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Biology Part 2
LI.SCI.301114.2.HO
Course Length: 1 Semester
Has Textbook: Yes

Before beginning Biology Part 2, students will be required the completed Biology Part 1, with a passing grade. Biology Part 2 will cover a wide range of concepts in the field of biology.  Students will first explore the theory of evolution, including early ideas, how populations evolve, and the history of life on Earth.  Students will also discuss the concept of ecology, where they will learn about different principles of ecology, interactions that occur within ecosystems, the biosphere, and how humans have impacted ecosystems thus far.  Then, the concept of classification and diversity of organisms will be covered.  This concept will further discuss the Linnaean classification system, as well as more modern types of classification.  Furthermore, students will examine each domain and kingdom, and then they will analyze each of the six kingdoms in further detail. This part of the course includes both online lessons, textbook readings, and the opportunity for hands-on learning through labs.


It is recommended that students successfully complete Biology Part 1 or equivalent course work before enrolling in this course.


Course Objectives

Unit 1: Essential Content and Skills

  • Describe the methods Mendel used in his plant-breeding experiments.
  • Explain Mendel’s principle of segregation.
  • Describe how alleles interact in intermediate inheritance.
  • Identify the building blocks of DNA.
  • Describe the process of DNA replication.
  • Describe the process of DNA transcription.
  • Describe the types of mutations that can affect genes.

Unit 2: Essential Content and Skills

  • Explain what can cause a mutation and how inheriting certain mutations can increase a person’s risk for cancer.
  • Explain the significance of the Human Genome Project.
  • Summarize the information provided in a pedigree.
  • Explain how the use of bacteria has contributed to the development of DNA technology.
  • Summarize the controversy over genetically modified organisms.
  • Describe a technique used to compare DNA samples, as well as the techniques used to amplify DNA.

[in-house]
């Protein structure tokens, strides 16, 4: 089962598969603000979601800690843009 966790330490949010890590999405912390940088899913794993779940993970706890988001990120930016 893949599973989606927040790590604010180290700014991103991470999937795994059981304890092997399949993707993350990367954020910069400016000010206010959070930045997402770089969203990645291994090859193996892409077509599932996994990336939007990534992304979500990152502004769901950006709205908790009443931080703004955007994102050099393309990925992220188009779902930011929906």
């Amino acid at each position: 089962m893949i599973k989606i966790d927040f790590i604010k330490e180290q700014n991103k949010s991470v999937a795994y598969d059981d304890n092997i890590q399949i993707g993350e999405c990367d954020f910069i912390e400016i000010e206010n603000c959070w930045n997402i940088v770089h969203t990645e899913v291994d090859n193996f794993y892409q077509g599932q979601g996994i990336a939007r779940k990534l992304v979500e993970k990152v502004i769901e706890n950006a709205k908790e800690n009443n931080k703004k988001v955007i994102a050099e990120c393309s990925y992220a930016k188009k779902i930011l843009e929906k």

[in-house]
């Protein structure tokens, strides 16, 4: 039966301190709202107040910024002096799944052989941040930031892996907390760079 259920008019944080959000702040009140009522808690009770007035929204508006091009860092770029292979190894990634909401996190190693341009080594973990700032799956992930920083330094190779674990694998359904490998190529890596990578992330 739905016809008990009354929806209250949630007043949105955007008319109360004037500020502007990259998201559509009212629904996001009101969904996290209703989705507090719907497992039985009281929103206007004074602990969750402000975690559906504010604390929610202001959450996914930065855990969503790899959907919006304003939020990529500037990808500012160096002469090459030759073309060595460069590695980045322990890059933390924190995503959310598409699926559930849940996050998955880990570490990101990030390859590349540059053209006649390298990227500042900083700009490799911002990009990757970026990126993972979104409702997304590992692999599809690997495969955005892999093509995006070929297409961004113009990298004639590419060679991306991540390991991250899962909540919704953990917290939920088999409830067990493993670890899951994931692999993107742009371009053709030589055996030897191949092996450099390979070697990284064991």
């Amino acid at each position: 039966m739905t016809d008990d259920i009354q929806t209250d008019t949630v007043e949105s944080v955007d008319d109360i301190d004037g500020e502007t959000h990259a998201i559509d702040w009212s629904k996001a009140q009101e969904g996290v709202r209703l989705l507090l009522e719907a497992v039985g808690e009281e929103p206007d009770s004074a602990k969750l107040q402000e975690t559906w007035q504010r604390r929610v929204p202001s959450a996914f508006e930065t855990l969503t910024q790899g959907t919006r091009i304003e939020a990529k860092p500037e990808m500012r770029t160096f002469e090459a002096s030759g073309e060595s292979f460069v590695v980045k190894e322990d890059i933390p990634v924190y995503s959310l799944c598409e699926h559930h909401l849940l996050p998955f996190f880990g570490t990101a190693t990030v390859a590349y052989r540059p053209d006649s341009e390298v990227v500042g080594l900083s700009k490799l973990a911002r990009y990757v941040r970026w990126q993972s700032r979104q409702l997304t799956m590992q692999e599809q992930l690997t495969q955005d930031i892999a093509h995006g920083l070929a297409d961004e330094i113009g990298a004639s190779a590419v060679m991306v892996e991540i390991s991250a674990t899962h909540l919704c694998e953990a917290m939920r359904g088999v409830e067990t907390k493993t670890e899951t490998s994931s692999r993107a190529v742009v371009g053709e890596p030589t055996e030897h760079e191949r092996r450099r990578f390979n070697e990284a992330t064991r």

• Explain how operons enable a prokaryote to respond to changes in its environment.

Unit 3: Essential Content and Skills

  • Identify two domains of prokaryotes, as well as describing three physical features that are used to classify prokaryotes.
  • Describe the four modes of nutrition used by prokaryotes and explain how prokaryotes reproduce.
  • Describe ways that prokaryotes and fungi are beneficial to humans.
  • Describe the life cycles of a retrovirus and a virus.
  • Describe the characteristics that all protists have in common and explain why certain unicellular protists can be considered complex. 
  • Describe the characteristics of eugleneoids, diatoms, and dinoflagellates.
  • Describe the basic structure of fungi.

Unit 4: Essential Content and Skills

  • Describe the hypothesis that proposes how plants evolved from algae.
  • Describe the three groups of bryophytes and the three groups of pteridophytes.
  • List the four main groups of gymnosperms.
  • Describe two unique features of angiosperms and relate the structures of a flower to their reproductive functions.
  • List the three sources of a plant’s mass.
  • Explain how water and minerals from the soil reach the xylem of a root.
  • Identify adaptations of some plants to a carnivorous, parasitic, or epiphytic lifestyle.

Course Materials

  • Prentice Hall Biology: Exploring Life (textbook)
  • Biology Kit

*Available as an iText course (includes textbook and Biology Kit)

**NCAA approved